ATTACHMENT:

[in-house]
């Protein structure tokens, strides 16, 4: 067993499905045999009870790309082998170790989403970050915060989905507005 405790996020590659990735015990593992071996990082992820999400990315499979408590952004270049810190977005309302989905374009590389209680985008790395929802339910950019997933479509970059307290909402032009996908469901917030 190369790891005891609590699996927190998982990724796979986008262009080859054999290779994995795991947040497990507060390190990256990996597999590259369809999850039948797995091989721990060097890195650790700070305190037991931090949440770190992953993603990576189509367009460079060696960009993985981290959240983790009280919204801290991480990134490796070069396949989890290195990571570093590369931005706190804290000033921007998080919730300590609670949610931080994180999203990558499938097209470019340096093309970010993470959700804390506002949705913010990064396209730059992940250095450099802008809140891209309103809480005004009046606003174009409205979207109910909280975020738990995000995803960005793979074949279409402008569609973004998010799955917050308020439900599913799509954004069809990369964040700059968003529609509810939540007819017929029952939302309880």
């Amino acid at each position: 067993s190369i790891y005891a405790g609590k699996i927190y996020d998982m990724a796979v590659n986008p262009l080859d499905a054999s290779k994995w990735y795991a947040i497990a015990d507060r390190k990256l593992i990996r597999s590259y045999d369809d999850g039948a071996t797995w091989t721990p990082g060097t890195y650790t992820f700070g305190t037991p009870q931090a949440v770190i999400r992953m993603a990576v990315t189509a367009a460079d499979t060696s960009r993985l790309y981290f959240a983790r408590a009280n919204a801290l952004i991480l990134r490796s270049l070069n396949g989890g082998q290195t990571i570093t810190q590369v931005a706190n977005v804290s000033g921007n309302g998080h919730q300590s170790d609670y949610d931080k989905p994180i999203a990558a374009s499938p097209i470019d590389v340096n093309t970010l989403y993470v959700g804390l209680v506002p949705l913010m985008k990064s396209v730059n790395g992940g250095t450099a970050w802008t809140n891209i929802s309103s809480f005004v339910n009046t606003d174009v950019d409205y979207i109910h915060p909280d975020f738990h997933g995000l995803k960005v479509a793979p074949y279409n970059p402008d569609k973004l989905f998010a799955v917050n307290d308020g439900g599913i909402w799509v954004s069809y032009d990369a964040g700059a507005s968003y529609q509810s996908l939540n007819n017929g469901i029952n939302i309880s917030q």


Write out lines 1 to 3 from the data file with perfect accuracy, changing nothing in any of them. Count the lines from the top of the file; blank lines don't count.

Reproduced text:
[in-house]
């Protein structure tokens, strides 16, 4: 067993499905045999009870790309082998170790989403970050915060989905507005 405790996020590659990735015990593992071996990082992820999400990315499979408590952004270049810190977005309302989905374009590389209680985008790395929802339910950019997933479509970059307290909402032009996908469901917030 190369790891005891609590699996927190998982990724796979986008262009080859054999290779994995795991947040497990507060390190990256990996597999590259369809999850039948797995091989721990060097890195650790700070305190037991931090949440770190992953993603990576189509367009460079060696960009993985981290959240983790009280919204801290991480990134490796070069396949989890290195990571570093590369931005706190804290000033921007998080919730300590609670949610931080994180999203990558499938097209470019340096093309970010993470959700804390506002949705913010990064396209730059992940250095450099802008809140891209309103809480005004009046606003174009409205979207109910909280975020738990995000995803960005793979074949279409402008569609973004998010799955917050308020439900599913799509954004069809990369964040700059968003529609509810939540007819017929029952939302309880």
């Amino acid at each position: 067993s190369i790891y005891a405790g609590k699996i927190y996020d998982m990724a796979v590659n986008p262009l080859d499905a054999s290779k994995w990735y795991a947040i497990a015990d507060r390190k990256l593992i990996r597999s590259y045999d369809d999850g039948a071996t797995w091989t721990p990082g060097t890195y650790t992820f700070g305190t037991p009870q931090a949440v770190i999400r992953m993603a990576v990315t189509a367009a460079d499979t060696s960009r993985l790309y981290f959240a983790r408590a009280n919204a801290l952004i991480l990134r490796s270049l070069n396949g989890g082998q290195t990571i570093t810190q590369v931005a706190n977005v804290s000033g921007n309302g998080h919730q300590s170790d609670y949610d931080k989905p994180i999203a990558a374009s499938p097209i470019d590389v340096n093309t970010l989403y993470v959700g804390l209680v506002p949705l913010m985008k990064s396209v730059n790395g992940g250095t450099a970050w802008t809140n891209i929802s309103s809480f005004v339910n009046t606003d174009v950019d409205y979207i109910h915060p909280d975020f738990h997933g995000l995803k960005v479509a793979p074949y279409n970059p402008d569609k973004l989905f998010a799955v917050n307290d308020g439900g599913i909402w799509v954004s069809y032009d990369a964040g700059a507005s968003y529609q509810s996908l939540n007819n017929g469901i029952n939302i309880s917030q």